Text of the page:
24. - JoanP - Wednesday, Jul 31, 19 @ 4:12 pm:

    @Just Observing:

    From the Cap Fax post, quoting Propublica:

    “The parents involved in these cases include lawyers, a doctor and an assistant schools superintendent, as well as insurance and real estate agents. A number of the children are high-achieving scholars, athletes and musicians who attend or have been accepted to a range of universities, from large public institutions, including the University of Wisconsin, the University of Missouri and Indiana University, to smaller private colleges.”

    What’s really ironic is that many of them were represented by the same legal firm, and that attorney then used the same “loophole” (a/k/a scam) for his kid.


  25. - JT - Wednesday, Jul 31, 19 @ 4:14 pm:

    I get the impression that some think scams are okay if the asking price is too high. Do some of you dine and dash?


  26. - Cubs in '16 - Wednesday, Jul 31, 19 @ 4:16 pm:

    Also from yesterday’s post:

    “It’s a scam,” said Andy Borst, director of undergraduate admissions at the University of Illinois at Urbana-Champaign. “Wealthy families are manipulating the financial aid process to be eligible for financial aid they would not be otherwise eligible for. They are taking away opportunities from families that really need it.” […]


  27. - Just Me - Wednesday, Jul 31, 19 @ 4:20 pm:

    So this scandal warrants an immediate probe, but the Madigan scandal is more of “Let’s wait and see” approach?

    Got it.


  28. - CapnCrunch - Wednesday, Jul 31, 19 @ 4:20 pm:

    “Well if the guardianships were established using false statements as the Governor claims from the families involved the AG should clearly be looking at that issue…”

    But if they weren’t granted using false statements then what?

    The WSJ looked at the 38 cases in Lake County in which a judge granted the transfer of guardianship in 2018. “Nearly all of the 38 cases use some version of this language: “The guardian can provide educational and financial support and opportunities to the minor that her parents could not otherwise provide.””

    Presumably these parents knew that lying in a court room is perjury.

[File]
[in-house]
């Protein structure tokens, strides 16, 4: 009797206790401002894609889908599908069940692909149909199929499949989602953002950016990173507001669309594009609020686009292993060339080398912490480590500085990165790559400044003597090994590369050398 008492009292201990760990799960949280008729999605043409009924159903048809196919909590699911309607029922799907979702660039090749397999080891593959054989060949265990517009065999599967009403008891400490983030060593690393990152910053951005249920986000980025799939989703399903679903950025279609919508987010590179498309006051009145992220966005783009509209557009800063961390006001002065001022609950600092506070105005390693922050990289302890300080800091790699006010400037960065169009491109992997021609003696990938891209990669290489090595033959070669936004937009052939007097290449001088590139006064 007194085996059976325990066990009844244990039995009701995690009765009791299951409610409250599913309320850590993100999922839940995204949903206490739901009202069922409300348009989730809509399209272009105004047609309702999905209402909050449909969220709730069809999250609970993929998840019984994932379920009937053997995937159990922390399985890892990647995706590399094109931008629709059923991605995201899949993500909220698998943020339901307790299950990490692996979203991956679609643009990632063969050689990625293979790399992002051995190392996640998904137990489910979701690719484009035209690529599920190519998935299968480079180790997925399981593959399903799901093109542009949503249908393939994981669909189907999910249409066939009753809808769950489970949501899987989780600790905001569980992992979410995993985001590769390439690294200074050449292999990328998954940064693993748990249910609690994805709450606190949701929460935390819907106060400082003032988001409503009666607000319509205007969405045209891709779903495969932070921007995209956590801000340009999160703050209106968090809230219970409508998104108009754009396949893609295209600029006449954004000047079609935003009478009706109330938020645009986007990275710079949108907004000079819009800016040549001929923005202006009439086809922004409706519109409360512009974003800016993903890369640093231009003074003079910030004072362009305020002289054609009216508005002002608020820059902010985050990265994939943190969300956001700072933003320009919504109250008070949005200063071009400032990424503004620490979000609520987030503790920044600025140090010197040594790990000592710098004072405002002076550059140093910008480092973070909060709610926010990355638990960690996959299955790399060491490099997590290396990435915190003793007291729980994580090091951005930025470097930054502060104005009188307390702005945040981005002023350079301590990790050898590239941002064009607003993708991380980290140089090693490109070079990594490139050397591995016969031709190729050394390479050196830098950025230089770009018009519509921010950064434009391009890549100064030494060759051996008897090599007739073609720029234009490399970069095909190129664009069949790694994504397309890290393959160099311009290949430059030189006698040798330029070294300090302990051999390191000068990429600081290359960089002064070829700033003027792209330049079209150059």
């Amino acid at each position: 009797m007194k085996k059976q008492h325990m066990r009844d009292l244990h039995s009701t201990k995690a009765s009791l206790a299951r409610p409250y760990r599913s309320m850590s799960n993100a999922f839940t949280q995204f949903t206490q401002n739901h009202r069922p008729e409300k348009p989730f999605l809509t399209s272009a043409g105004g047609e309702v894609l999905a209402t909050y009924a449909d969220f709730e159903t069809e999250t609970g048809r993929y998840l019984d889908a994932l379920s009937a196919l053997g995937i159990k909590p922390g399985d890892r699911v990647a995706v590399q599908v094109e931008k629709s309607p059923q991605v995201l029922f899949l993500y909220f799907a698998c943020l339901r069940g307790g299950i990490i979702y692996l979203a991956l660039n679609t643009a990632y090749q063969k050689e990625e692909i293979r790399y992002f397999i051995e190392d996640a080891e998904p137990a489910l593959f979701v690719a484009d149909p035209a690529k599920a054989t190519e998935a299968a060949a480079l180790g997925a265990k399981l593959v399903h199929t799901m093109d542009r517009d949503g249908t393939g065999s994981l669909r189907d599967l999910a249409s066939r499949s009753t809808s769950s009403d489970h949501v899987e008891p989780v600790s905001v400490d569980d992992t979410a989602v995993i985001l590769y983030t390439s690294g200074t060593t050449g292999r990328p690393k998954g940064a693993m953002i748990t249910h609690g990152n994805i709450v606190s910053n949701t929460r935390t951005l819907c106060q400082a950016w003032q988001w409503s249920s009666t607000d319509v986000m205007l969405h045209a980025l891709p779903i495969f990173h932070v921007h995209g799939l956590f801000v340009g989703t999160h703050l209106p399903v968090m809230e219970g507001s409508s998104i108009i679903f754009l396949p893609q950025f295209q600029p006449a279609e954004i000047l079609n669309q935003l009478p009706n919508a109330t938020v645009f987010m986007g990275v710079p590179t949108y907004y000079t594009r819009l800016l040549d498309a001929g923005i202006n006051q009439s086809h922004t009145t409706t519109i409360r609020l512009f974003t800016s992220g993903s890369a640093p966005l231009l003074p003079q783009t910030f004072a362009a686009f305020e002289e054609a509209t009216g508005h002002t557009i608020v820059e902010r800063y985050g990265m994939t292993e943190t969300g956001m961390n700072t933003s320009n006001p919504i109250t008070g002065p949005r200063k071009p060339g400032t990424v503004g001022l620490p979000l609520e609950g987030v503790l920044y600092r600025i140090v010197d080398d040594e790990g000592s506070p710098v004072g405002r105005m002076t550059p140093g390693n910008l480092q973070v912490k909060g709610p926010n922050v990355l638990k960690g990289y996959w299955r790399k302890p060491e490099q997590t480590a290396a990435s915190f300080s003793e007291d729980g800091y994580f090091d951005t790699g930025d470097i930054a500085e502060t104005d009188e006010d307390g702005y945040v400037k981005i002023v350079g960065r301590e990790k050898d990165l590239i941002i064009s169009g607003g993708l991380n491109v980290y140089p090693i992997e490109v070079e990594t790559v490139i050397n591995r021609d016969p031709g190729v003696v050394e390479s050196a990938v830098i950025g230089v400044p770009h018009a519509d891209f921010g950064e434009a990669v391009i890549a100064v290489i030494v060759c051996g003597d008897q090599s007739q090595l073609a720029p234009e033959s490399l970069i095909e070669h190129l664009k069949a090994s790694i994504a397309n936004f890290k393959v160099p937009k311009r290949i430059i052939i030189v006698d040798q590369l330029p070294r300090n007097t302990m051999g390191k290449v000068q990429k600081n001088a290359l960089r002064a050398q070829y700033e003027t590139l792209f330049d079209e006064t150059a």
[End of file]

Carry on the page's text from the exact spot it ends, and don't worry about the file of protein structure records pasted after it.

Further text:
If scholarship money was awarded on the basis of merit regardless of financial need there would be no incentive to become needy. The politicians provided the incentives and some people responded. No scam here.


  29. - Jibba - Wednesday, Jul 31, 19 @ 4:29 pm:

    ===the whole toilet I got really softens he blow===

    Does it? Not to me. I barely remember that there were no charges from that “scandal”.

    ===Anyone else feel the hypocrisy here===

    Nope. I see a governor doing his job.

    The biggest problem here is sorting out how much support a parent is providing, not whether that parent is financially capable of doing so. Also whether the parents continue to support the child even after a faux transfer of guardianship.


  30. - Van Helsing - Wednesday, Jul 31, 19 @ 4:38 pm:

    ==I don’t quite get how adults are still considered minor children needing guardians. But that’s just me.==

    I agree. An adult who is truly independent of their parents at 18 should not lose out on financial aid opportunities. The overreact here to this scam/loophole exploitation will likely harm adults whose parents are unwillingly to provide the support that the government and education bureaucracy claim they should.

    The who system needs to reformed and tuition costs need to come down to a realistic price that someone can pay for on their own without parental support.


  31. - Downstate - Wednesday, Jul 31, 19 @ 4:57 pm:

    So we are going to “investigate” a perfectly legal loophole?

    How about releasing the names of legislators that used their position to get kids into Illinois? Chancellor, Presidents and others lost their jobs. But the ones that initiated the entire debacle were left unnamed.


  32. - Stuntman Bob's Brother - Wednesday, Jul 31, 19 @ 5:00 pm:

    ==The who system needs to reformed and tuition costs need to come down to a realistic price that someone can pay for on their own without parental support==

    Isn’t this why Illinois has such an extensive Community College system in place? It’s a great way for a student to save money, and end up with the same degree had they gone all four years to University.


  33. - Oswego Willy - Wednesday, Jul 31, 19 @ 5:00 pm:

    ===How about releasing the names of legislators that used their position to get kids into Illinois?===

    Didn’t we do just that a while back?

    I’m sure your anger and disgust is also with Bruce and Diana Rauner, clouting their denied, Winnetka-living daughter into Payton Prep? Right? Exactly right. lol

    ===But the ones that initiated the entire debacle were left unnamed.===

    We sure about this. I remember legislators talking about “I wrote a letter, but… “ kinda thingy.


  34. - JT - Wednesday, Jul 31, 19 @ 5:11 pm:

    The loophole isn’t legal if the families lied to get guardianship for the kids.


  35. - Steve - Wednesday, Jul 31, 19 @ 5:21 pm:

    It appears that parents who pulled this scam might be in trouble with the IRS if they still wrote the kids off as dependents on their federal tax returns.


  36. - Van Helsing - Wednesday, Jul 31, 19 @ 5:33 pm:

    ==The loophole isn’t legal if the families lied to get guardianship for the kids.==